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As Mr. Robot Season 2 comes to a close, the show’s attention to detail may feel almost overwhelming. Looking back on the season is like staring into an abyss of plot lines and technical tricks. So we waded through it all and pulled out seven favorite hacks, easter eggs, and tidbits of the season that exemplify the show’s impressive commitment to hackery verisimilitude, ranked by our highly subjective taste in nerd-cred references.
7. Darlene Hacks Postmate to Get More Coupons
In episode four, Darlene mentions that she’s set up a hack to get extra clicks on her Postmate delivery service affiliate link, thus generating money she can use to order takeout. Even if you’re not quite on Darlene’s level of thrift—or grift—you’ve probably used your second email address at some point to sign up for a service again and get another new customer offer or deal. An affiliate link takes that promo-hacking further: It’s a URL that has identifying information tacked on about the person who generated it so a service or advertiser can track traffic to the link. Affiliate link programs give rewards to people who distribute their link and generate clicks. For hackers, or anyone, abusing affiliate links is the logical (and legal) thing to do when VC-funded startups are doling out nonstop promotional deals.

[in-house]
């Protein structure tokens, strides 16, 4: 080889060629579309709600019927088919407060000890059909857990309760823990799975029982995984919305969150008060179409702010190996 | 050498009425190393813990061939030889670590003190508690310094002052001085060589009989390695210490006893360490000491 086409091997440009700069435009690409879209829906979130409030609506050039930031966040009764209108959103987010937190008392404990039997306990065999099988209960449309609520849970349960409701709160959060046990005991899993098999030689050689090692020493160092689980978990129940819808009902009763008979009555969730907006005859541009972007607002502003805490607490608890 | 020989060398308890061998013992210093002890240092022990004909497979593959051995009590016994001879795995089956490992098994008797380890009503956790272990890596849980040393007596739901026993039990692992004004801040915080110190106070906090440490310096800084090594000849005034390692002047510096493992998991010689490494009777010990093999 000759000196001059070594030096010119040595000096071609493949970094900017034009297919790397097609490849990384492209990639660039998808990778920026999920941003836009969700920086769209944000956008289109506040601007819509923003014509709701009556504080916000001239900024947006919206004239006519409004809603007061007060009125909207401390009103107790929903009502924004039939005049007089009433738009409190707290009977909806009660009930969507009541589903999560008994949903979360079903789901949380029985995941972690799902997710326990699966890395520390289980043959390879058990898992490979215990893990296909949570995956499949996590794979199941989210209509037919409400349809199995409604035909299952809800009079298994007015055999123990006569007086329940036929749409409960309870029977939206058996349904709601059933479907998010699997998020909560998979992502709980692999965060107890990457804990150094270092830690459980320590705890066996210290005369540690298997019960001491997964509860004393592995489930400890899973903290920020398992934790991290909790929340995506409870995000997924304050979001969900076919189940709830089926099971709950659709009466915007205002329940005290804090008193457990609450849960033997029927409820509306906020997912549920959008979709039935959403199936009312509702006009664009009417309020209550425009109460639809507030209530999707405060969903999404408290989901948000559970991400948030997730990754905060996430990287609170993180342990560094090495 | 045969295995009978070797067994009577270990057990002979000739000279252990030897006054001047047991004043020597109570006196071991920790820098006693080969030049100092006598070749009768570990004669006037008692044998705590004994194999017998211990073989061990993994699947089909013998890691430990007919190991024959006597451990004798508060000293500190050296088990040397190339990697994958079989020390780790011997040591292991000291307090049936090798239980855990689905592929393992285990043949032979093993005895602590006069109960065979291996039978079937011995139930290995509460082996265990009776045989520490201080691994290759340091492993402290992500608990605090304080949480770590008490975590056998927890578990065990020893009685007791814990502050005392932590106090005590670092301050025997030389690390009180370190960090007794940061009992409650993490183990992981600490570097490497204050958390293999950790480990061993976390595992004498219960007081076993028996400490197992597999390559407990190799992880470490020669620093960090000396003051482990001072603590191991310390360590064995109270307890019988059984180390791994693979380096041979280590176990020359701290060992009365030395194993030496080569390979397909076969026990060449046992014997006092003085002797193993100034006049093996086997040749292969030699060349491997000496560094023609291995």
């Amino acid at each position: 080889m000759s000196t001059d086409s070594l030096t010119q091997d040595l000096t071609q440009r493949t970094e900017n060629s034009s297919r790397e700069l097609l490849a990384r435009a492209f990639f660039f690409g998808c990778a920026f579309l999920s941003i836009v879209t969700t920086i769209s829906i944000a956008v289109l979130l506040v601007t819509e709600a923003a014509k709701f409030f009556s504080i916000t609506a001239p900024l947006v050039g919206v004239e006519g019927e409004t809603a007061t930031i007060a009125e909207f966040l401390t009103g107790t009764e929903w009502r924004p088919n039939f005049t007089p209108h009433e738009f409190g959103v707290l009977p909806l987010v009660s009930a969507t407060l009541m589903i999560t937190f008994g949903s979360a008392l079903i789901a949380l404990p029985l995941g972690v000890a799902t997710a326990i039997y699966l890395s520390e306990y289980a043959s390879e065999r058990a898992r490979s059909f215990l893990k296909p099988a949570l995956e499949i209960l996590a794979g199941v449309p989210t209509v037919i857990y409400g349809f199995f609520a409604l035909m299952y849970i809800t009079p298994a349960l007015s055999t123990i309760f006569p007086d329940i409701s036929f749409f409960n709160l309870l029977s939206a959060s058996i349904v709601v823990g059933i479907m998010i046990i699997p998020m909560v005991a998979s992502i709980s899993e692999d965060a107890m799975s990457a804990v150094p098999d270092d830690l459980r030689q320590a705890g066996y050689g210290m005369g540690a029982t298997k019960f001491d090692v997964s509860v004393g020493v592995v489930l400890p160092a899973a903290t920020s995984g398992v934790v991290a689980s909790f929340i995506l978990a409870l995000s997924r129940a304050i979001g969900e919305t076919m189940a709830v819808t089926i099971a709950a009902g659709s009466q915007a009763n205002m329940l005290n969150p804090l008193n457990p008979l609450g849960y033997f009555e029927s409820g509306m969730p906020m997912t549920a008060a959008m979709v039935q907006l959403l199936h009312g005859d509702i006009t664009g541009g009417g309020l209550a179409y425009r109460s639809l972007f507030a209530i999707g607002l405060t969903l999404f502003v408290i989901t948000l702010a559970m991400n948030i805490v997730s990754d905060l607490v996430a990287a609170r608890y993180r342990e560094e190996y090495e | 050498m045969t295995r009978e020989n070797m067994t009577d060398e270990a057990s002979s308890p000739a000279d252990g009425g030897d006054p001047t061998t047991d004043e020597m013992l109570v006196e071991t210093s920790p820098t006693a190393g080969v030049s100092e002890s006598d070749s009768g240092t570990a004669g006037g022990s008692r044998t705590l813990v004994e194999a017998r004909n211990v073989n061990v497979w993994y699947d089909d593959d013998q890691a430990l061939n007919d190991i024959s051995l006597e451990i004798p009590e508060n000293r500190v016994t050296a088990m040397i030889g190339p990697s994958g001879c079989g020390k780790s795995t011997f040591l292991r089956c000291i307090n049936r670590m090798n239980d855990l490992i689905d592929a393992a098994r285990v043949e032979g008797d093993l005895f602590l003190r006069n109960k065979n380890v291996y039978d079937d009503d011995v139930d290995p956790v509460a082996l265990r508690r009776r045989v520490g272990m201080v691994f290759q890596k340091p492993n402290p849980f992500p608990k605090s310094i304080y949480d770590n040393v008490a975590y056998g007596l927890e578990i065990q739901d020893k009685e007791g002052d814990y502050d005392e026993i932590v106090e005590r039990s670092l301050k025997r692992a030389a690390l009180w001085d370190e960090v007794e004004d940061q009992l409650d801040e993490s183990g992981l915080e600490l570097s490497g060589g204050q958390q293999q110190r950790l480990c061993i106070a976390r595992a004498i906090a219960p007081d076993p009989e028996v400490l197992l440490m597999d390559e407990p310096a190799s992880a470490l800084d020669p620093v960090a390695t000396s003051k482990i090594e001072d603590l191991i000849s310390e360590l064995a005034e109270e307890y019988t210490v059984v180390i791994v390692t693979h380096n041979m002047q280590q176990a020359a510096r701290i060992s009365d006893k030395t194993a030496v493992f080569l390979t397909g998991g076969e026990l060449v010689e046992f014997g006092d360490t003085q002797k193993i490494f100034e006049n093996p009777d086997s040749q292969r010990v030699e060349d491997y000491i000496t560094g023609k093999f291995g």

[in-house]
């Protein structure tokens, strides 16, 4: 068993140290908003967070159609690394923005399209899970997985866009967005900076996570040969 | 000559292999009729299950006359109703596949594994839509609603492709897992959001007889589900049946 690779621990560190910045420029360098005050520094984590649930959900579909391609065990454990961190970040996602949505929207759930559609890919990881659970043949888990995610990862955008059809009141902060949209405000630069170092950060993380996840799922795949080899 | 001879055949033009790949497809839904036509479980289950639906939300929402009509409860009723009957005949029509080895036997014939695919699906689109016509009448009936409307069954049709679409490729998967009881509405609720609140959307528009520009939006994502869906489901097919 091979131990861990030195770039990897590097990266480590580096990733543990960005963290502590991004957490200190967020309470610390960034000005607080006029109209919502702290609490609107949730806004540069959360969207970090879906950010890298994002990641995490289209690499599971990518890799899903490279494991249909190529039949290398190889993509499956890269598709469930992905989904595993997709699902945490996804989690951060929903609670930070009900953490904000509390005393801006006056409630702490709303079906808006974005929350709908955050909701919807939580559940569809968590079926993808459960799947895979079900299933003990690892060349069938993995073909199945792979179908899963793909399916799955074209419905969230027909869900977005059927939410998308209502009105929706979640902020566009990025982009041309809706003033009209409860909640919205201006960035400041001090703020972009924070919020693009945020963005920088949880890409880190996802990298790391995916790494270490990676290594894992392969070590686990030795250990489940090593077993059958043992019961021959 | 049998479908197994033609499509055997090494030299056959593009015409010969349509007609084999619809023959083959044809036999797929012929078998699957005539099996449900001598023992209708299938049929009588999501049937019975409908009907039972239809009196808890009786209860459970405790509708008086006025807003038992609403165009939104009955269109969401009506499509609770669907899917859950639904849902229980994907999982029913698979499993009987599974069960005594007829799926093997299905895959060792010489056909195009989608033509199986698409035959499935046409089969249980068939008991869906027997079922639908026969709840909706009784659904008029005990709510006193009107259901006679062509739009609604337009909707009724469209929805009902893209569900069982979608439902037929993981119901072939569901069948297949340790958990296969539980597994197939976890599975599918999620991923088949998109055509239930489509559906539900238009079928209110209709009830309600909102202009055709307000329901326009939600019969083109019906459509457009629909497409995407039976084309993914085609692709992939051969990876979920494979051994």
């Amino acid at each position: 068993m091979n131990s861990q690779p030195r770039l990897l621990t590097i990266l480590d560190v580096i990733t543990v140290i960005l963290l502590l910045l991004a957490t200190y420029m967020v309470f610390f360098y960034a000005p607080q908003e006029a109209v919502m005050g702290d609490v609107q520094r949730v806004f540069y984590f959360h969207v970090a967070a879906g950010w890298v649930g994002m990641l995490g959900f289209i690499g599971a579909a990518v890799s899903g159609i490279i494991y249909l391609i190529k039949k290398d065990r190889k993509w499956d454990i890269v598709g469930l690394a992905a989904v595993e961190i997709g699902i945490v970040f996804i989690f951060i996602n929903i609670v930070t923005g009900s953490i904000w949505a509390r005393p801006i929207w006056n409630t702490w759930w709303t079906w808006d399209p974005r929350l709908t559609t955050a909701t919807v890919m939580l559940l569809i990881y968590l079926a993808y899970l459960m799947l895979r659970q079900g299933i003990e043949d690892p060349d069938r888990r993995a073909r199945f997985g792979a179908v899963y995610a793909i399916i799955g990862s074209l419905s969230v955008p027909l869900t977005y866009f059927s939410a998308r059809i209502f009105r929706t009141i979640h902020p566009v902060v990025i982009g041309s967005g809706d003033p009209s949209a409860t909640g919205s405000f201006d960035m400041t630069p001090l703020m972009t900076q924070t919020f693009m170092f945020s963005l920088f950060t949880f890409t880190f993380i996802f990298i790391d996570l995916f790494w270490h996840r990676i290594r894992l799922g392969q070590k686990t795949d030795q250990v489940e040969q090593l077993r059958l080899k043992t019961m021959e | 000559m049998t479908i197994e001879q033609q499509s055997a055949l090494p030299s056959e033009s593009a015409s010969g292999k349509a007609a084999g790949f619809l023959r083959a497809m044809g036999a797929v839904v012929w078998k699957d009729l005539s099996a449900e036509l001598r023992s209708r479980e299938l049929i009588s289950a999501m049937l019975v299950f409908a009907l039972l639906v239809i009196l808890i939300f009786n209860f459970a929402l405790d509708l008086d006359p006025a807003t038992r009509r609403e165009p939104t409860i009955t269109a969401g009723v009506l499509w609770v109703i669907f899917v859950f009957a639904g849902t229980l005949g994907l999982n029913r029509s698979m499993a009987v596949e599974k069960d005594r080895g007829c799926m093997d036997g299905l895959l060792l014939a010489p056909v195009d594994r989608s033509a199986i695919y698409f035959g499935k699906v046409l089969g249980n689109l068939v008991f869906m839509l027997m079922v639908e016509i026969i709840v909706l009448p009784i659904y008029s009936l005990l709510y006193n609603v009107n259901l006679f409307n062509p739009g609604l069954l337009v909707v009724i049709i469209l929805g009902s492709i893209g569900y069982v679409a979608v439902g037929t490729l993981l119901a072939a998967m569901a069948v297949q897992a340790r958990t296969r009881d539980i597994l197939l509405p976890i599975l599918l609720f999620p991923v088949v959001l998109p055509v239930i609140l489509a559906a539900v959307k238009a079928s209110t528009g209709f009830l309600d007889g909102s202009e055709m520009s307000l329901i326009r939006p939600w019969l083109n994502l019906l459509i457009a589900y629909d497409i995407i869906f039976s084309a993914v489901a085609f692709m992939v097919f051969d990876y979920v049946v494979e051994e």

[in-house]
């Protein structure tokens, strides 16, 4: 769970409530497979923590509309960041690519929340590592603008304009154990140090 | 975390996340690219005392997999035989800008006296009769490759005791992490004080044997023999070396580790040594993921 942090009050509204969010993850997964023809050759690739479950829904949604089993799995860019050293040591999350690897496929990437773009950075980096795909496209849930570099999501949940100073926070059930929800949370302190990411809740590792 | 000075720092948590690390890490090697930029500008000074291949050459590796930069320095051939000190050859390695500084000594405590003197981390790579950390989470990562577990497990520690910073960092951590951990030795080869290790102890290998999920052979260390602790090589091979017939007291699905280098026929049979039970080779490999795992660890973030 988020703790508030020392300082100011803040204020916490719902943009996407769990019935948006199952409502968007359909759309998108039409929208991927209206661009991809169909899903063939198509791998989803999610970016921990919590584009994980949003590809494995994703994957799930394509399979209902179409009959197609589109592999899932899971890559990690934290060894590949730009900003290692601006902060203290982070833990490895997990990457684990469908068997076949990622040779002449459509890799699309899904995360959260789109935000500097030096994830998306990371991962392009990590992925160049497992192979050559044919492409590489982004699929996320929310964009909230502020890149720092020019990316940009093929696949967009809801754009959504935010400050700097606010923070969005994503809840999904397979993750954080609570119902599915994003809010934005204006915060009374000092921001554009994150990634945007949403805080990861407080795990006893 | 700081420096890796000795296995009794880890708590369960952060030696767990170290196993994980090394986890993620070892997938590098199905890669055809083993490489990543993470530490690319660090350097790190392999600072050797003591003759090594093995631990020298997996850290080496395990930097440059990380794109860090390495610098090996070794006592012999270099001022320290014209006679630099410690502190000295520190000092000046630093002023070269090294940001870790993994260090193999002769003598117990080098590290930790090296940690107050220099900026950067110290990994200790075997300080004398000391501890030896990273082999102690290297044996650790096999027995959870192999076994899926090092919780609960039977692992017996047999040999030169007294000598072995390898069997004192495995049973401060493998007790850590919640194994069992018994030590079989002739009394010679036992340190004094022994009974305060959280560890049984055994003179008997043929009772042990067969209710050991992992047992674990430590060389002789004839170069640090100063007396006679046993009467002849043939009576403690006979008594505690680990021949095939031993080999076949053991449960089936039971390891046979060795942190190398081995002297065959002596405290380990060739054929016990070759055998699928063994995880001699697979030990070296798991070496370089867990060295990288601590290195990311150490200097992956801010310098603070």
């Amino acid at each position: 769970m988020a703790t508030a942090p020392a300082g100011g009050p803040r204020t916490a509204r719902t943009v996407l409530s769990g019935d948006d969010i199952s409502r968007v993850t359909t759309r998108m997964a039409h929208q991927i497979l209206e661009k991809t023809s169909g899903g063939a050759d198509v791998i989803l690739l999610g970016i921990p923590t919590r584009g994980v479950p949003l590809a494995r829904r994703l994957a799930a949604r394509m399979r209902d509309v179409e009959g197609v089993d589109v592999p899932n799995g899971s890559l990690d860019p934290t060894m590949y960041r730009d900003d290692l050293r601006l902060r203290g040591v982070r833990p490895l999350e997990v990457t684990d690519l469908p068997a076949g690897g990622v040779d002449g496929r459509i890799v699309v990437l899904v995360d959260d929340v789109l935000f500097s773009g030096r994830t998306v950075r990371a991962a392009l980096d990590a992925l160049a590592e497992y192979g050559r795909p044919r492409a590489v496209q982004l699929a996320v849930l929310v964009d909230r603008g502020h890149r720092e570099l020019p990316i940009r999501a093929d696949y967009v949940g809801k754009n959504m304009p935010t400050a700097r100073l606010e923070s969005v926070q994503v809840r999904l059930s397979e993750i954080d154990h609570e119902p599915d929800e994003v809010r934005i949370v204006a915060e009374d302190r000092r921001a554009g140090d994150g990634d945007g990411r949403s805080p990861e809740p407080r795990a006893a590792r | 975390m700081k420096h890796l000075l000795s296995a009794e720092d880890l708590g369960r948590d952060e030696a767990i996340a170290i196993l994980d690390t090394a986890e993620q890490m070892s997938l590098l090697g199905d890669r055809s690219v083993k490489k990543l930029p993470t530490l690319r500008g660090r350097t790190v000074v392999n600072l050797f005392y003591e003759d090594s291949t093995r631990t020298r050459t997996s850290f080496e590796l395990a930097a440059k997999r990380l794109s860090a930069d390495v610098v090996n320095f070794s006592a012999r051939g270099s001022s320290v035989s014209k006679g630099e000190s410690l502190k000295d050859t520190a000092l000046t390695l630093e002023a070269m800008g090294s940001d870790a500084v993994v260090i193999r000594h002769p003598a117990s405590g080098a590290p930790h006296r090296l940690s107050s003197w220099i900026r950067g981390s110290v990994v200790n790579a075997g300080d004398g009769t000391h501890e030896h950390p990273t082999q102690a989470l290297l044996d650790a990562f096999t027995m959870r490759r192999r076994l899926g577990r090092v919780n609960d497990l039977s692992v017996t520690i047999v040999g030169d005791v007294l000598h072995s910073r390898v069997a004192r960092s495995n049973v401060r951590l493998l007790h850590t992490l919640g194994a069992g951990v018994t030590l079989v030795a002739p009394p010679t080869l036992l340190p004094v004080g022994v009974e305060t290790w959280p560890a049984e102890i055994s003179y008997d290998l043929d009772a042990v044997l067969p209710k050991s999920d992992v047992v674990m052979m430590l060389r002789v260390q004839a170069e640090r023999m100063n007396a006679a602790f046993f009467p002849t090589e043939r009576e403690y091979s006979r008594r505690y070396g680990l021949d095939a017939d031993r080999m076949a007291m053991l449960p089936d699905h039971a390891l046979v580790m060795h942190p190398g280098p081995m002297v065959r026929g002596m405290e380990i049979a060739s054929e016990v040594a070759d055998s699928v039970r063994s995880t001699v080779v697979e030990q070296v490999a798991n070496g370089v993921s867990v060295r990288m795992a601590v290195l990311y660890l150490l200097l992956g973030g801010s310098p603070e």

6. Scrubbing the Metadata Before Uploading a Video to Vimeo
Hackers are always looking for crumbs of information that they can use against their targets, but they also need to cover their own tracks. In Episode 8, while fsociety squats in the smart home of Susan Jacobs, E Corp’s general counsel, they release a new video warning the FBI not to come after them. Before Trenton uploads the video to Vimeo, though, we see her wiping the metadata using real command line functions. (For extra opsec points, the shot also shows he’s running the anonymity software Tor’s Vidalia control panel.) This way, the video file won’t reveal potentially traceable information like location data, when the video was recorded, or what type of equipment and software was used to create and process it. In other parts of Mr. Robot, characters are careful to remove their fingerprints from equipment and even wipe FBI office CCTV footage.
5. Elliot’s Android Zero Day and Hacking the FBI With a Femtocell